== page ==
You formed my innermost being, shaping my delicate inside and my intricate outside, and wove them all together in my mother’s womb. I thank you, God, for making me so mysteriously complex! Everything you do is marvelously breathtaking. It simply amazes me to think about it! How thoroughly you know me, Lord!

Psalms 139:13-14 (TPT)

God formed our innermost beings, our insides, and our outsides–with all our complexities. The NIV uses the phrase “knit me together in my mother’s womb.” I love that translation as well because knitting is something that requires purpose, focus, and intention. 

Think about God applying those very things to each one of us as we were formed.

How much differently might we look at the core of our identity if we think of the focus and intention God used when he knitted us together in our mother’s wombs?

Finally, one thing we can’t forget when talking about the core of our identities is the truth Paul gives us in 2 Corinthians 5:17 (TPT):

Now, if anyone is enfolded into Christ, he has become an entirely new person. All that is related to the old order has vanished. Behold, everything is fresh and new.

2 Corinthians 5:17 (TPT)

When we are enfolded into Christ, we become entirely new people. Our blemished identity–all our shame, fear, failure, and weakness- vanishes.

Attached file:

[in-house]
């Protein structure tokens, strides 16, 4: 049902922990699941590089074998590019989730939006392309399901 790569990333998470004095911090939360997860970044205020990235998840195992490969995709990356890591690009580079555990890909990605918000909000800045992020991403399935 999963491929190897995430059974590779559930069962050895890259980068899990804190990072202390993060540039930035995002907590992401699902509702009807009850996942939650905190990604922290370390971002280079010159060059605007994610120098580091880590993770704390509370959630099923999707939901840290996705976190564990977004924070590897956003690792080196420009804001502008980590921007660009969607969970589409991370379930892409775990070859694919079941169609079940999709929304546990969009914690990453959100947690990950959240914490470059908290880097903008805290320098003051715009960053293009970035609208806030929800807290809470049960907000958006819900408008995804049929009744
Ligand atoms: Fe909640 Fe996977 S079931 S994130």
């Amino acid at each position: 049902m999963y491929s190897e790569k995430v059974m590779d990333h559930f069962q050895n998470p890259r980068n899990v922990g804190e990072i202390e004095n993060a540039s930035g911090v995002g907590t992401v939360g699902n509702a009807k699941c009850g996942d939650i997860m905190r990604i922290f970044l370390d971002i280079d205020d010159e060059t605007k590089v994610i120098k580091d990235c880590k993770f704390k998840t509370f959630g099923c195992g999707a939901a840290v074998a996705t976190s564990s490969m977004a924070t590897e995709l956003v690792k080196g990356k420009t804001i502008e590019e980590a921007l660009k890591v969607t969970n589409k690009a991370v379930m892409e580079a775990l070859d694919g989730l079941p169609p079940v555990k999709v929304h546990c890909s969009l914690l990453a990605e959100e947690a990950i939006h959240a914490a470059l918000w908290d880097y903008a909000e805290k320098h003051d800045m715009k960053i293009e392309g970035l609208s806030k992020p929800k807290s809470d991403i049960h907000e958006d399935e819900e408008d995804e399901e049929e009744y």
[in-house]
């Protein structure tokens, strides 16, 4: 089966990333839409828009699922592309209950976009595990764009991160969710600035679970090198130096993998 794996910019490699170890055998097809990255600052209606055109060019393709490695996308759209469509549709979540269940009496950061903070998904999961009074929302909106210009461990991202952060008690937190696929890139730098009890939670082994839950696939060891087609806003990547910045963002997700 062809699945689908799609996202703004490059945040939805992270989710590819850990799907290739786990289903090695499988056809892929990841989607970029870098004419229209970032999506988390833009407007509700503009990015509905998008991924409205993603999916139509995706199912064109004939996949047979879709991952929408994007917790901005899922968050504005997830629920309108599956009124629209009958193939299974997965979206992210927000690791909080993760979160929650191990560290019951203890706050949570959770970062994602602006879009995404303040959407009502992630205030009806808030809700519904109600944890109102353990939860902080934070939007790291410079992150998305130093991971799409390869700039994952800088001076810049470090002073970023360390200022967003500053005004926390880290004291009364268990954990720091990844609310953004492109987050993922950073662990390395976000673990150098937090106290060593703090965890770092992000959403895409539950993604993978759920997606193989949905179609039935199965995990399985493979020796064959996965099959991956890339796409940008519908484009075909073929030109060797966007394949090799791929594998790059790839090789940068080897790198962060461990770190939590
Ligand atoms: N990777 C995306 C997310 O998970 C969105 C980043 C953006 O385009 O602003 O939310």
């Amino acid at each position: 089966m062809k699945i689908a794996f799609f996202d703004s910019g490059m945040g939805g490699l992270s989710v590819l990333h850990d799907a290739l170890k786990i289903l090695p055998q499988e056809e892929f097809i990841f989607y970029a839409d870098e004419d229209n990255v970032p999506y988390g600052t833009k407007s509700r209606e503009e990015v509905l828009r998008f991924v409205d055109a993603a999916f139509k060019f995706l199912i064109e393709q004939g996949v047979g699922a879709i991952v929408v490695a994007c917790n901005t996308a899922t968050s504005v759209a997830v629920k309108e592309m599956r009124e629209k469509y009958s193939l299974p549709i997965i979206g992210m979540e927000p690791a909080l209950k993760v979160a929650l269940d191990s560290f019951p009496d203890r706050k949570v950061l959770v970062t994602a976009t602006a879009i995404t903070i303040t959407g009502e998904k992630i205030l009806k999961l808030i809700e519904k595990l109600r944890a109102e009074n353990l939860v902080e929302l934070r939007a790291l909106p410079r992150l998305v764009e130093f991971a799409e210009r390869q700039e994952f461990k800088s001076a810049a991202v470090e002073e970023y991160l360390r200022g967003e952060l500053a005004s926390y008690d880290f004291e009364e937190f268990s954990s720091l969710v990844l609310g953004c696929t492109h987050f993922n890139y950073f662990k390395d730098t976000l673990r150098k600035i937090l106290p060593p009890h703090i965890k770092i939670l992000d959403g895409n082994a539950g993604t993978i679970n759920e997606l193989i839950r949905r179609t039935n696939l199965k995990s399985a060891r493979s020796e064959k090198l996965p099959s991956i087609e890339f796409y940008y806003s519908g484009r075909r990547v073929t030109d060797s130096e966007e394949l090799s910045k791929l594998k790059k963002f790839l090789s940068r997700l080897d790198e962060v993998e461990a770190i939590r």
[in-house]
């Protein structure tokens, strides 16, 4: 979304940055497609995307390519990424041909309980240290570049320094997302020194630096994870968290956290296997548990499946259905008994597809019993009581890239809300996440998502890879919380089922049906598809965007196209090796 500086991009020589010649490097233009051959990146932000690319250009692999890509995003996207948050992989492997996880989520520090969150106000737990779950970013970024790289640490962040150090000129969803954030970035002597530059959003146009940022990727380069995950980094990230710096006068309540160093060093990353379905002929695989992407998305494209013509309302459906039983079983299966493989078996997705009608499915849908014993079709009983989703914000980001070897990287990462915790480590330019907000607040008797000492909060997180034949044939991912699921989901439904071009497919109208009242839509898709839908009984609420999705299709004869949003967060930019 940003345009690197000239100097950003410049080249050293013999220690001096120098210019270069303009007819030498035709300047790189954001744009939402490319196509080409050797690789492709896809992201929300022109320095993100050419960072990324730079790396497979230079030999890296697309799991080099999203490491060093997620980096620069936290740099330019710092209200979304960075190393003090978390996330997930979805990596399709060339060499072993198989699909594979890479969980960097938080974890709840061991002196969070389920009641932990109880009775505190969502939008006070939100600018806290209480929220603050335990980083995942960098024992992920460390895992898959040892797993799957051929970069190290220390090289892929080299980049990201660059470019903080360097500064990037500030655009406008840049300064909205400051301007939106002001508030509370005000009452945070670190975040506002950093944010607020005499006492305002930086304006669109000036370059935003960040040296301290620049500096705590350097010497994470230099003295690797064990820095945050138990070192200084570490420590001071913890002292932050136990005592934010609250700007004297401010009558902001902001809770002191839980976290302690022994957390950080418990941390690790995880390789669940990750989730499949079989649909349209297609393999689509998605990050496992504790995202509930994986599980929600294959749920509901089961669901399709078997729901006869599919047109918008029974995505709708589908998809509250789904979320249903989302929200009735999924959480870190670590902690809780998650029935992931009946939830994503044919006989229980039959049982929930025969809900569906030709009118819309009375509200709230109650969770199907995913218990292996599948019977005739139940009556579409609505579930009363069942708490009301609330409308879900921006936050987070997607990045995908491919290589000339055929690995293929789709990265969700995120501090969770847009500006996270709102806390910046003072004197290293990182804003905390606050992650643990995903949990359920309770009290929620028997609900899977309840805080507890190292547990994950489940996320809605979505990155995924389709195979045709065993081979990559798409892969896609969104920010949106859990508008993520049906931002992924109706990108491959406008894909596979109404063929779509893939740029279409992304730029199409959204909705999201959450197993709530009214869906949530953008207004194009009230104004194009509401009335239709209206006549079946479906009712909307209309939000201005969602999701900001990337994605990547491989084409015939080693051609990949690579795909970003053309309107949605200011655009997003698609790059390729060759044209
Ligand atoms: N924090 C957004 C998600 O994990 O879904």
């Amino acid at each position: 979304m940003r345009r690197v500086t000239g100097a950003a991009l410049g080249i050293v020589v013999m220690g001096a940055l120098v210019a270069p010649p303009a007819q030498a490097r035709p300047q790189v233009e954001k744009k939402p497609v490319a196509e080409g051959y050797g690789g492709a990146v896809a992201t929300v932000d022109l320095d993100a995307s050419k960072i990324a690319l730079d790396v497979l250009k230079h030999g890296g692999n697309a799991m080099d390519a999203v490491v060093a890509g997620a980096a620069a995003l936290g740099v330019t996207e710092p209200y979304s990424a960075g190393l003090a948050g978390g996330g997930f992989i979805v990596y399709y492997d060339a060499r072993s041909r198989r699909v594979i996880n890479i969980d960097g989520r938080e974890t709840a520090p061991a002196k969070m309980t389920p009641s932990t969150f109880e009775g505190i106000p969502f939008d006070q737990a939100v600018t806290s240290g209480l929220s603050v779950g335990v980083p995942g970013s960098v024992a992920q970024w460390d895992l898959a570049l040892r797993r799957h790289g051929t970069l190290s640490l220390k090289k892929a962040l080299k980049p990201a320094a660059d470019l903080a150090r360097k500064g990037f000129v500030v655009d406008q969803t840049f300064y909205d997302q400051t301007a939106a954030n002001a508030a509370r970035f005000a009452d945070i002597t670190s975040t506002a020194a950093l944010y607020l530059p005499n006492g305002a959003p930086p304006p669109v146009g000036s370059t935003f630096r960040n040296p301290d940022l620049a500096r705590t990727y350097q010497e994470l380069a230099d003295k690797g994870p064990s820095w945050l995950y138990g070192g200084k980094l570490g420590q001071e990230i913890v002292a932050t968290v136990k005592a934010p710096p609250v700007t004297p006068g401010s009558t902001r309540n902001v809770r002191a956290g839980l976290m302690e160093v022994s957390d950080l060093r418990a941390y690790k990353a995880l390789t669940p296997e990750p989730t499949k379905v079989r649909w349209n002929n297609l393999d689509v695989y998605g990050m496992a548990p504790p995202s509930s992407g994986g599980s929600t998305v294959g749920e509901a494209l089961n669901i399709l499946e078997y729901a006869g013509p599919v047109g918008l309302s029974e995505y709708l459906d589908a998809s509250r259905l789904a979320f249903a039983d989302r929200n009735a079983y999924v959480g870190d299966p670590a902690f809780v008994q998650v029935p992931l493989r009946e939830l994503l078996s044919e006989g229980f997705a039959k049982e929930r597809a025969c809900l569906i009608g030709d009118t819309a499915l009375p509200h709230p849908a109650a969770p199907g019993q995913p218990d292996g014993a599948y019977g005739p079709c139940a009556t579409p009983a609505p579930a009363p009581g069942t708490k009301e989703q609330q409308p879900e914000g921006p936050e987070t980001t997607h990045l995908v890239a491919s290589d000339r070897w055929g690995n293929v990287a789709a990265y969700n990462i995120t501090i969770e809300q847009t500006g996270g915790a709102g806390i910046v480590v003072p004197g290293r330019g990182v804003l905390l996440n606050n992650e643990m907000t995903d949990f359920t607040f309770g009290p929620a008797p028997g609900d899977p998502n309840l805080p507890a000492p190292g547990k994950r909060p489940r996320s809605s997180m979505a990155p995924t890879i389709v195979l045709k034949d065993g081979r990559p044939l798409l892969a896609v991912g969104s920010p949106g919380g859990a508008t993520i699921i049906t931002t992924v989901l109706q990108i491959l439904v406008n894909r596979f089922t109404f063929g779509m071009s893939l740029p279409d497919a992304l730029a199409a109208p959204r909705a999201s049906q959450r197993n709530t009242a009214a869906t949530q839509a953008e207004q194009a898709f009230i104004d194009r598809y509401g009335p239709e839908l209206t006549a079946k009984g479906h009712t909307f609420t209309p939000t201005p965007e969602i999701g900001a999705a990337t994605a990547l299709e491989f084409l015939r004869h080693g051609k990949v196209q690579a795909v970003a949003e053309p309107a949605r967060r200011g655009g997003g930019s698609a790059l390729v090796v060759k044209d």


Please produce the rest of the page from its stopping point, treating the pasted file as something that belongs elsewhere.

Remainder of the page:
Again, there are no asterisks here.

There are no exceptions to this rule.

All vanish.

We are truly made new.

In order to understand the core of our identities, we have to wrap our heads around these things. We have to understand that we were made with love, purpose, and intention by an artist who sees us each as a masterpiece–without this, it is so, so challenging to live life any way but in an identity crisis.

Healthy Identities

Understanding the core of our identities is one thing–a very figurative thing.

Understanding our own unique identity, though, is another thing altogether.

As Lysa Terkeurst points out in her book “Good Boundaries and Goodbyes,” health cannot bond with unhealth. 

So, if we really want healthy relationships, we have to assess both our own health and the health of the other person.

We only have control over one of those things–our own health.

As I was leading a book study of this book with some amazing women, some of whom were really struggling with the idea of boundaries, I realized the root of their struggle was in their own identity and their own lack of self-worth.

One of the most valuable exercises we did in that study was a variation of something Lysa mentions in the book. We took the time to identify the qualities we want our family, friends, and loved ones to see in us when they spent time with us. 

It was hard.